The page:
Should I Count Calories on Keto?

Losing weight based on a caloric deficit happens because you burn more calories than you eat. In this case, the body spends its reserves, that is, body fat, to obtain the missing energy. But in fact, everything is not so simple. Your body is a very complex system in which all processes are interconnected. And the calorie deficit method doesn’t always work [4], especially in the long run.

Many other important factors influence weight change, not only calorie count. That is why some people can eat a lot and not gain weight, while others gain extra pounds just by looking at food or do not lose weight even with severe calorie restrictions. And what about the low carb diet? Do you need to limit your daily calories on keto?

No, you don’t need to count calories on a high fat diet. Keto food fills you up quickly and keeps you full for quite a long time, reducing your appetite. However, consuming too many calories is a fairly common problem among those on keto. It happens if you are prone to overeating. Since the keto diet is mostly high-fat, you have a high risk of exceeding your daily allowance and, as a result, gaining weight.

That is why even on a keto diet, you need to monitor the approximate number of calories consumed. What does it mean? You don’t need to precisely calculate the calories in food, but just keep in mind the nutritional value of the foods you eat [5]. Even if the keto diet allows you to eat bacon or nuts, you should not get carried away with them. Excessive calorie intake can negatively affect not only weight but also the health of the body as a whole.

Why Don’t You Need to Count Calories on Keto?

Ketogenic diets outperform low-calorie diets in the long run. It happens even when the keto diet contains more calories. Why is this happening? The fact is that low-carb diets affect the causes of weight gain: eating behavior, appetite levels during the day, metabolism, and hormone production.

Keto nutrition will help you lose weight without counting calories because it:

  • Eliminates cravings, glucose, and insulin spikes caused by carbs, especially refined ones. On keto, the body regulates appetite according to your energy expenditure.
  • Eliminates unhealthy processed foods that cause food addiction and stimulate appetite.
  • Satiates and satisfies the feeling of hunger for a long time, as the diet is based on fats, and they are much more nutritious than carbs.
  • Helps eliminate inflammation and other factors that cause the dysfunction of fat cells.
  • Affects hormones that regulate appetite and are responsible for burning fat reserves. It is especially true for those people who are overweight or insulin resistant. Low insulin levels promote the breakdown of fats and prevent their accumulation. At the same time, glucagon works with a decrease in blood glucose levels since glycogen stores are depleted on keto. The ketogenic diet also increases the satiety hormone leptin levels and maintains sensitivity to it.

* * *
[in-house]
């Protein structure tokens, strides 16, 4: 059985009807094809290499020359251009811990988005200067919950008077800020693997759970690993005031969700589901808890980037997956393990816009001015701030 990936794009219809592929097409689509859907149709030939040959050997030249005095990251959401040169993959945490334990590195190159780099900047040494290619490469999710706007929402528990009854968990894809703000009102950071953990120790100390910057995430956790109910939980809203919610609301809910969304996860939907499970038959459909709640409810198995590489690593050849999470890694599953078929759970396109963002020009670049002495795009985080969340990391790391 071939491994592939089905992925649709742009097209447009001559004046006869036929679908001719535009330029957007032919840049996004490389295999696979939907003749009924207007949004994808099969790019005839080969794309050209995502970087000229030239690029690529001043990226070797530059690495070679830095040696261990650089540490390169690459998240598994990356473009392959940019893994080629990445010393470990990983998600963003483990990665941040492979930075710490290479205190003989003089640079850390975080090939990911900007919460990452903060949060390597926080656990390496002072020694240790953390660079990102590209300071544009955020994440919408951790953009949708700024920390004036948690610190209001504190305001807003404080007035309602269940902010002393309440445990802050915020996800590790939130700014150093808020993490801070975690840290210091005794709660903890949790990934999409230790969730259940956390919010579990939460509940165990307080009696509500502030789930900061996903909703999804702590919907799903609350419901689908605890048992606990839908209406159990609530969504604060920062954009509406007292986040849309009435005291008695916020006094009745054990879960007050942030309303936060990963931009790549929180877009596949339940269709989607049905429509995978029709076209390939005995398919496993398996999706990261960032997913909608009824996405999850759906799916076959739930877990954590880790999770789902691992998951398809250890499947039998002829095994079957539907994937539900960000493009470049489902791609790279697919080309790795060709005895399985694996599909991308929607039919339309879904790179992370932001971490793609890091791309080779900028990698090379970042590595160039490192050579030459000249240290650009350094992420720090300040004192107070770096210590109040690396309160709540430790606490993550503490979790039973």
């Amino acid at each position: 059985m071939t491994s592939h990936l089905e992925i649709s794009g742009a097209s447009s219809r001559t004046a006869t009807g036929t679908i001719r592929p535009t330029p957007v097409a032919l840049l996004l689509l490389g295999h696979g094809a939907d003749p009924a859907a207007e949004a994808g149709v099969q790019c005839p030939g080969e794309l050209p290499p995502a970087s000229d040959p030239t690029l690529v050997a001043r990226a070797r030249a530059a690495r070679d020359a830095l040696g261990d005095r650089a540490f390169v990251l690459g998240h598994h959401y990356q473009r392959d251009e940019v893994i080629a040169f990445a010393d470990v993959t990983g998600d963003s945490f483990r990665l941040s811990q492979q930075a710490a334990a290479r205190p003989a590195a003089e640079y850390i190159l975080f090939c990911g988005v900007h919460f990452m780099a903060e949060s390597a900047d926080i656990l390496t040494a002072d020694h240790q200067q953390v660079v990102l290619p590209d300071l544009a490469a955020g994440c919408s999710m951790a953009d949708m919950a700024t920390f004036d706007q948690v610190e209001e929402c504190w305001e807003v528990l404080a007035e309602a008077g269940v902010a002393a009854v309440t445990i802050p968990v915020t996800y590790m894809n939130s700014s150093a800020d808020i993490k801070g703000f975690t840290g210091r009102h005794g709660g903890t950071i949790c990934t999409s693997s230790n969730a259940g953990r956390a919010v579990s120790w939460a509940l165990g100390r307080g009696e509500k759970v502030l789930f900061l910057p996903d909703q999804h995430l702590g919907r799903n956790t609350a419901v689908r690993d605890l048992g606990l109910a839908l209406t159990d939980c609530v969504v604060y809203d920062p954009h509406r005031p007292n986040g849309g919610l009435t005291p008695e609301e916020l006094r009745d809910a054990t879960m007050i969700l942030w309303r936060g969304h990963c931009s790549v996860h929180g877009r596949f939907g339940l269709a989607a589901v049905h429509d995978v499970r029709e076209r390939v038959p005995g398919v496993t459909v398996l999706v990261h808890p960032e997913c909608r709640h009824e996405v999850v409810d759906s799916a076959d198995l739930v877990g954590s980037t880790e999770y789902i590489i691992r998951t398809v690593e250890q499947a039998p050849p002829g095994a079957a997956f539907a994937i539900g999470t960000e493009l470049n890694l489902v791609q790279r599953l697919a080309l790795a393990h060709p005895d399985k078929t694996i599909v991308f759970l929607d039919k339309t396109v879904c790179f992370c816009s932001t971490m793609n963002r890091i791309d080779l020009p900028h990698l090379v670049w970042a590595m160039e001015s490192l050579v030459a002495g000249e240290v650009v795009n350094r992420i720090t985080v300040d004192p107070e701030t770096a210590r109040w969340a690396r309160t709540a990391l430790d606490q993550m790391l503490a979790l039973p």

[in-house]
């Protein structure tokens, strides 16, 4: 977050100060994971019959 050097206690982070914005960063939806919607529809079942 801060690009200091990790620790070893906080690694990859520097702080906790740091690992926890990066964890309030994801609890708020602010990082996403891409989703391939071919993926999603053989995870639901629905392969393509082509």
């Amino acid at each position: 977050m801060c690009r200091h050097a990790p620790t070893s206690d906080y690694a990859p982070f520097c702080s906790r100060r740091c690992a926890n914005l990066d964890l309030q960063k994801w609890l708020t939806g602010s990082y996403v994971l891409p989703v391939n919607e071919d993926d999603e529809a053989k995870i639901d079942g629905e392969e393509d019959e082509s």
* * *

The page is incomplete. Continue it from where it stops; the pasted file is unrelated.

• Increases basal metabolic rate compared to high-carb diets. Due to the increased energy expenditure on a ketogenic diet, you can eat more calories without sacrificing weight loss.

Thanks to stable glucose and insulin levels on keto, you are much more comfortable, and easier to maintain your calorie intake [6]. Usually, it happens intuitively, without special calculations. People on keto tend to eat significantly less and are in a calorie deficit without even realizing it.

When Should You Count Calories On Keto?

While the keto diet boosts your metabolism and burns more calories, you won’t be able to lose weight if you regularly overeat without listening to your hunger and your body’s needs. Calorie counting isn’t against the keto rules. It’s just not usually necessary. Counting calories on keto is recommended only in three cases.

You Doubt That You Have Reached Ketosis

On keto, first of all, the correct ratio of nutrients is important, and only then does the number of calories matter. Your diet should consist of 5% carbs, 20% proteins, and 75% fats of daily calories. If you’re not sure you’re following these proportions, check your menu.

Calculate how many calories you eat per day and estimate the percentage of macronutrients. Usually, such checks are very helpful at the beginning of the transition to keto. It happens that despite the severe restriction of carbs, you consume more protein and less fat than you need. Then, due to gluconeogenesis (the formation of glucose from amino acids), the body breaks out of ketosis and prevents you from losing weight.

You Are Sure That in Ketosis but Not Losing Weight